"Our music can be played alongside that of any contemporary band, and it sounds like all of them and none of them," says Sahaj. "That's the key. I tried to make the music sound familiar yet different." It's all the product of a mind that reconciles opposites with ease. "I wanted to hear Metallica with the Police's Andy Summers playing guitar and Sting singing. It bothered me that there wasn't a band like that, so I formed one," he says with a laugh.

Both Ben and Sean had the benefit of seeing Sahaj perform before joining the band. As a result, they became fans of the music before they were even playing it. "It was heavy but melodic at the same time, and the hooks were totally there," recalls Ben, who first heard the bludgeoning "Fallen Rock Zone" via the Internet. "The music couldn't have been any better for me; it was a perfect match." "I fell in love with the music and the way it was approached and performed," says Sean. "The fact that it was all so new and crisp and clean was a real turn-on. Sahaj is an interesting guy. He thinks a different way. I like that."

Lyrically, Sahaj excels at writing "perspective songs." He gets inside the heads of characters and unlocks the doors that hold back so many people. Not surprisingly, his lyrics feature recurring prison imagery. On "Rectifier," he sings, "I'm stuck on a chain with no linkage, a vagrant lover prisoner." On "Do You Call My Name" he sings, "Nothing ventured nothing gained. You see your fear is your cage." "A lot of rock songwriters have extensive experience with either addiction or bad relationships or something equally destructive," he says. "I don't, so I rarely write from my own experience. I spend most of the time observing the circumstances of those around me. It just became a habit and now I report those observations."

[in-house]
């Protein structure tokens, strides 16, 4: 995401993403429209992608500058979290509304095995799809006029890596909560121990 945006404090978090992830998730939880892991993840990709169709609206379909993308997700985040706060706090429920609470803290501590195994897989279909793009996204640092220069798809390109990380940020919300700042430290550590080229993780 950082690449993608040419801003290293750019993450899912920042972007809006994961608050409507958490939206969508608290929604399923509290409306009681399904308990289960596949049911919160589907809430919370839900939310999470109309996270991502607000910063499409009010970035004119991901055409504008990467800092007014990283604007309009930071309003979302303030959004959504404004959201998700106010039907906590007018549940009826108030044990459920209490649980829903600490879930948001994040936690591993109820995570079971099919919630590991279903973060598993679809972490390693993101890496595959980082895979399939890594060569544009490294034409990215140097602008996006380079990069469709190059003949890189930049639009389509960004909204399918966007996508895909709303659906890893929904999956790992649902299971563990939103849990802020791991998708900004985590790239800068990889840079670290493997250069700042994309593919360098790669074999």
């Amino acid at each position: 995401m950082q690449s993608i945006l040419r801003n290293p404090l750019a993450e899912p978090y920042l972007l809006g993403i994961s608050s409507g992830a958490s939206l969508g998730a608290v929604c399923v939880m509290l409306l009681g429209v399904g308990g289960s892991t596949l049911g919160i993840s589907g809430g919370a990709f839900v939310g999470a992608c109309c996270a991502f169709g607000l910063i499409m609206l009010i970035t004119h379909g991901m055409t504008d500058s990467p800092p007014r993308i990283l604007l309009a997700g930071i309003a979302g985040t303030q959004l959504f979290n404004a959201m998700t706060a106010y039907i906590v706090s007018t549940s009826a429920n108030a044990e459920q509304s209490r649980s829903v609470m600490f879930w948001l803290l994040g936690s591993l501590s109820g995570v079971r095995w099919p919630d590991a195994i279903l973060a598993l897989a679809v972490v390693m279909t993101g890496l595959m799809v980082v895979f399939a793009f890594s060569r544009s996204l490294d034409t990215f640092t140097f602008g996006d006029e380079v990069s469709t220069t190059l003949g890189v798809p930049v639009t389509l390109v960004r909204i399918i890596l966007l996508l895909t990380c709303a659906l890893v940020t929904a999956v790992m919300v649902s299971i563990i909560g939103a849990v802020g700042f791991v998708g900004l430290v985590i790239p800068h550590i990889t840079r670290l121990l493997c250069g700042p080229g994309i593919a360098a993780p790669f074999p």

Despite the often dark content of his lyrics, RA's songs usually resolve on a positive note, returning--like the band's namesake--to deliver hope. "Every song has a resolution, even though it may be implied more than literally described," he says. And if his lyrical cadence and word choice sounds somewhat familiar, that also has to do with his observational skills. To pay the bills, Sahaj spent a few summers working for the New York Shakespeare Festival. As head of security, he experienced Shakespeare's tragedies and comedies repeatedly each day. He absorbed the Bard's work through osmosis. "My lyrics don't read like Shakespeare, but he's definitely influenced my work. I learned the rhythm of words from watching his plays."

That interest also informs the band's striking visual side. "The music is dramatic, so there's a theatrical element to our show," says Sahaj. "There's also an element of majesty that needs to be portrayed in the music's presentation. One of my favorite movies is The Matrix, and the look of that film is a real inspiration. A lot of the concepts presented in the film are ideas that feature in our songs." Ambitious? Sure. But Sahaj is confident, not cocky. And now that RA has the opportunity to rise, the sun may never set on the band's output.